Silverton, once a boomtown full of bordellos and saloons, today lures tourists with shops and galleries in false-fronted buildings that recall the Wild West. Both Silverton and Durango have railroad museums at the stations. Passengers on the nine-hour roundtrip excursion get 2¼ hours to mosey around Silverton before reboarding the train headed back to Durango. Or they can ride one-way (3½ hours) and return by bus on the San Juan Skyway. For a peek into a real gold mine, your group can hop on an electric train at Silverton’s Old Hundred Gold Mine and pan for gold afterwards.

In Durango the best place to get a handle on area history is the Animas Museum, operated by the La Plata County Historical Society. The 1904 stone building, once a schoolhouse, has a turn-of-the-20th-century classroom and an 1870s log cabin.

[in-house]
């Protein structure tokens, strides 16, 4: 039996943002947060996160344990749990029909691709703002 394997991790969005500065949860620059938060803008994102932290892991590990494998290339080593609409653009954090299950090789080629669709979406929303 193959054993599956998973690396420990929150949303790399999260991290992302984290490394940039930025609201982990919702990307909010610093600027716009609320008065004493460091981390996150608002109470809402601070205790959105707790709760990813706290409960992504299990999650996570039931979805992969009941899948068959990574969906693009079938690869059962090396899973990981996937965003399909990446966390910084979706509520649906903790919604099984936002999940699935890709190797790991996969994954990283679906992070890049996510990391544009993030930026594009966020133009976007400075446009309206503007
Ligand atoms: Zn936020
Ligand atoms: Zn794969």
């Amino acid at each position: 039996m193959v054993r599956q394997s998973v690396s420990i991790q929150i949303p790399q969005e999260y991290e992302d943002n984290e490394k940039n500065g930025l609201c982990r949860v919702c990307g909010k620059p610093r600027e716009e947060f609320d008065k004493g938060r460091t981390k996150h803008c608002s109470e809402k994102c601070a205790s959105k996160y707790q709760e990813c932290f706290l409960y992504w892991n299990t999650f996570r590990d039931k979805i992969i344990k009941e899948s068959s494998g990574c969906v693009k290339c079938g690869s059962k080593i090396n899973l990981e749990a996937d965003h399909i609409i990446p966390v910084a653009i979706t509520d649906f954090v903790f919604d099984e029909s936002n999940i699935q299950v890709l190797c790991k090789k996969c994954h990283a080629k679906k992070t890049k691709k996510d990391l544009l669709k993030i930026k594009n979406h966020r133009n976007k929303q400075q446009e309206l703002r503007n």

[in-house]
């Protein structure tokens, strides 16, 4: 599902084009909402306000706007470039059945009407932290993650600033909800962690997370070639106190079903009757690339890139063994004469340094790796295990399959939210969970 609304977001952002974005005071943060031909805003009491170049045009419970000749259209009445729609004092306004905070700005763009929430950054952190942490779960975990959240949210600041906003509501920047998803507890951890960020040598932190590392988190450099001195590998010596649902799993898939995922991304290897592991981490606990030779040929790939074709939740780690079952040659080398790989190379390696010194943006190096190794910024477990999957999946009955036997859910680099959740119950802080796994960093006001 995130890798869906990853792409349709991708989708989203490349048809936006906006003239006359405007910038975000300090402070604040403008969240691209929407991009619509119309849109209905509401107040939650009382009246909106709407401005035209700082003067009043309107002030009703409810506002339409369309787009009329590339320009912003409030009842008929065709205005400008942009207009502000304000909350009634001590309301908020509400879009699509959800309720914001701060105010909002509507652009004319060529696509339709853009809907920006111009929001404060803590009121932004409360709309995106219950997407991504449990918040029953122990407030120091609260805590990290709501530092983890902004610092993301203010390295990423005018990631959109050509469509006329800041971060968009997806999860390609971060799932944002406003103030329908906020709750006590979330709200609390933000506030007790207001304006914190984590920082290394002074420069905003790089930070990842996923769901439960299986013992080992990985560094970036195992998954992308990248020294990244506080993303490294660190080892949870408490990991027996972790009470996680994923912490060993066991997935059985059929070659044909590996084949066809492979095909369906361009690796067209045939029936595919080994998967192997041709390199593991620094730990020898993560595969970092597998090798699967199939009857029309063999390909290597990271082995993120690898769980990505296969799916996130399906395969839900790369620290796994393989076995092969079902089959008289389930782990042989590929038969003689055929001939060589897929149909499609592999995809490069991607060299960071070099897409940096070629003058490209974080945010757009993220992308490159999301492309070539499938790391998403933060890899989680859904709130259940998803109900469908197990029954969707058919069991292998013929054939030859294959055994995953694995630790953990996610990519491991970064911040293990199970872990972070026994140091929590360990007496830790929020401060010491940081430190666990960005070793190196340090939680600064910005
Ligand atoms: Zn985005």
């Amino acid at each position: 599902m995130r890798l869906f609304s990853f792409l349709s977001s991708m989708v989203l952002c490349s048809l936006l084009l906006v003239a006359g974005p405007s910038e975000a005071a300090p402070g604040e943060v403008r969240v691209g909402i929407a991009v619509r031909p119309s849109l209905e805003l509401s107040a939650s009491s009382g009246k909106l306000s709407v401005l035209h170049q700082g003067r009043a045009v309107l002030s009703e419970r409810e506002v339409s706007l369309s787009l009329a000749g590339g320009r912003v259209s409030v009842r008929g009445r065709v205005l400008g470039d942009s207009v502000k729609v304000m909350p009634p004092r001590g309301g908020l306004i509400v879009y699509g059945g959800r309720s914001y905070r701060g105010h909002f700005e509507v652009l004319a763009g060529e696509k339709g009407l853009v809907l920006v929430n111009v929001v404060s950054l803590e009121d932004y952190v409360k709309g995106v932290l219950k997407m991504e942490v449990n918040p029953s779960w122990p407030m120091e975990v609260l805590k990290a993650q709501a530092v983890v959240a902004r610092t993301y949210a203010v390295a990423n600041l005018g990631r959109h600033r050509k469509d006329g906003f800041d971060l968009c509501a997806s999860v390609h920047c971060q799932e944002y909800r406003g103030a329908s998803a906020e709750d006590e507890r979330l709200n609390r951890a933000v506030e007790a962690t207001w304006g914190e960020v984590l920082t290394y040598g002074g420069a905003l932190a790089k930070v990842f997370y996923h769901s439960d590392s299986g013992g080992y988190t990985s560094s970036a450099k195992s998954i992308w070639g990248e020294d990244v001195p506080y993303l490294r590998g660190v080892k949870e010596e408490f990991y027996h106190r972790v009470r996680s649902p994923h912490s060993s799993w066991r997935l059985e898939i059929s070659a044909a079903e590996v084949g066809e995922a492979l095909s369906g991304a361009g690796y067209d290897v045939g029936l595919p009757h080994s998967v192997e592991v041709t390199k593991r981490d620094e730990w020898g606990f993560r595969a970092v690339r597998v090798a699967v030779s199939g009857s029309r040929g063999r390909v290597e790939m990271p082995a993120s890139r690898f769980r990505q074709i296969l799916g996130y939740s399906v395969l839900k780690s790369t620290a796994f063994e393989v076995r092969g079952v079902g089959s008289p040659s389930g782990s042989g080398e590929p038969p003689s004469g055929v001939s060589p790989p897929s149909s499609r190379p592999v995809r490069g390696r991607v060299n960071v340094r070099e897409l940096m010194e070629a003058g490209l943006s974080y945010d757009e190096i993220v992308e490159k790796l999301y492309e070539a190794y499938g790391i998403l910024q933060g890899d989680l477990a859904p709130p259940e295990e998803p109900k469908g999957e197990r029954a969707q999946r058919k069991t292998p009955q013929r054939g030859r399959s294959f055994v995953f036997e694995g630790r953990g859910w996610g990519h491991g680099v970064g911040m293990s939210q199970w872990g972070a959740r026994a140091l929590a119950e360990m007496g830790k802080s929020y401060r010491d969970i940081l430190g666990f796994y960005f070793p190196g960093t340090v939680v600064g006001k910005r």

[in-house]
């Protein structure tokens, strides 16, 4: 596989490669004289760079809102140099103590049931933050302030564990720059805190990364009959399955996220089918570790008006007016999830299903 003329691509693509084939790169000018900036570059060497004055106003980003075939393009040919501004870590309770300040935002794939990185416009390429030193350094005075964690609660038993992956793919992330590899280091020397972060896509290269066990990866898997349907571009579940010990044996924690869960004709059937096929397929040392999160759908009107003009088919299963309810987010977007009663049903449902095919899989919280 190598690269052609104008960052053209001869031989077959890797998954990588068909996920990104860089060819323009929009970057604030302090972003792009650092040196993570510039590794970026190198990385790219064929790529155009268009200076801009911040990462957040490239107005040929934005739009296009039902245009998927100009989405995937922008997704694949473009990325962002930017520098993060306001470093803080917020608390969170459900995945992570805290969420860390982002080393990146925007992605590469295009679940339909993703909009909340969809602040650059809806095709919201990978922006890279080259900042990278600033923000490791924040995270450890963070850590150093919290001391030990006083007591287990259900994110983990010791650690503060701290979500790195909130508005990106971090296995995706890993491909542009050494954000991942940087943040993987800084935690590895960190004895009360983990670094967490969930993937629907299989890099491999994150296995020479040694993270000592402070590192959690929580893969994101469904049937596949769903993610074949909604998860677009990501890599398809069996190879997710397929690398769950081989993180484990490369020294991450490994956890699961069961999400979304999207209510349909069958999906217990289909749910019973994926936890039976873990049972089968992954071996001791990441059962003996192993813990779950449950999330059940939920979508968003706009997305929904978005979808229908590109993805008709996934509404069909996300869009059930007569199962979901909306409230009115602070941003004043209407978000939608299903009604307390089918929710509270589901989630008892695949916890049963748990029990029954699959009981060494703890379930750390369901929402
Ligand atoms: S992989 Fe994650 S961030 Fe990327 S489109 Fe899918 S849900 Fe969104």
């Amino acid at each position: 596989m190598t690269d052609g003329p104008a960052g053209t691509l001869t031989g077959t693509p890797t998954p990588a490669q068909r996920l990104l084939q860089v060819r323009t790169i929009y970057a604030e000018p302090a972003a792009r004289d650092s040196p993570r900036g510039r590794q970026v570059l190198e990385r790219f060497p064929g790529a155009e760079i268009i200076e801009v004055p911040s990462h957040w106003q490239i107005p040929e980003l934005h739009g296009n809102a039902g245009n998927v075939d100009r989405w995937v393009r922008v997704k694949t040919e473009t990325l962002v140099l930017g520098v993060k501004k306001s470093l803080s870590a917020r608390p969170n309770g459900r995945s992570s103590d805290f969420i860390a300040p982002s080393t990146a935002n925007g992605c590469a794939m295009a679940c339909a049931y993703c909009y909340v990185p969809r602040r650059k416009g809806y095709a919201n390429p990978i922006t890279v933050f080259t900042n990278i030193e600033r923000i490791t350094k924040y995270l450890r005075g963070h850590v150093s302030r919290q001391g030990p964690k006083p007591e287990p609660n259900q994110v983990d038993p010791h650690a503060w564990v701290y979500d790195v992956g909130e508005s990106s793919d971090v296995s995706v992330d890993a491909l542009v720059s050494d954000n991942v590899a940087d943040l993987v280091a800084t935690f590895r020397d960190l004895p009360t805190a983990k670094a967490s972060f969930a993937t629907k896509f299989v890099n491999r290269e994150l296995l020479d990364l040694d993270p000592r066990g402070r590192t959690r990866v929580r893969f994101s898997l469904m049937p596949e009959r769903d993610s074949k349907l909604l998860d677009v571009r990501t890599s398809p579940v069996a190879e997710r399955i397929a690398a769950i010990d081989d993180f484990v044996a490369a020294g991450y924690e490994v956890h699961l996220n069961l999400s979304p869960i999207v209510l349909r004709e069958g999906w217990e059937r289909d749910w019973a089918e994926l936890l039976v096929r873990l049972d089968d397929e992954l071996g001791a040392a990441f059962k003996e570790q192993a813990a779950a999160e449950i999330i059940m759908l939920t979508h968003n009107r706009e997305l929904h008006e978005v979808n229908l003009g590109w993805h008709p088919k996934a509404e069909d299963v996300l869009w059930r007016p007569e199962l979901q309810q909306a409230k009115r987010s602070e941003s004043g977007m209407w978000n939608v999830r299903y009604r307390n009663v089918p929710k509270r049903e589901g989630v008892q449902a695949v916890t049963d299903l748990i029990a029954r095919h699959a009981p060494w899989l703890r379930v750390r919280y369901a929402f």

Shoppers gravitate to downtown’s Main Avenue. Along the stretch from the Durango & Silverton depot to 10th Street, you’ll find everything from Western wear and imported gifts to kitchen wares and T-shirts. More than a dozen art galleries in Durango feature a range of works, from home furnishings, jewelry, photography and Western art to museum-quality Indian paintings, pottery, baskets and weavings. The non-profit Durango Arts Center mounts monthly fine arts exhibits in its galleries.

You’ll notice that Durango, as home to the 4,500-student Fort Lewis College, has a youthful feel. Known as Colorado’s “campus in the sky,” the college sits atop a mesa, its red-roofed buildings surrounded by cliffs and mountains. The Fort Lewis College Art Gallery and Community Concert Hall bolster the town’s cultural offerings.

For old-fashioned evening entertainment in Durango, consider the Durango Melodrama and Vaudeville at the Henry Strater Theater in the historic Strater Hotel on Main Avenue. Or stop by the hotel’s Diamond Belle Saloon, famous for its ragtime piano players, waitresses dressed as saloon girls and gilt-and-mahogany bar. Another evening option: Bar D Chuckwagon’s Western stage show and supper, nine miles north of Durango. Guests dine on rib-eye steaks and barbecue beef and chicken with all the fixin’s followed by songs, stories and corny comedy from the Bar D Wranglers. Also at Bar D are a Western town with shops and a miniature train.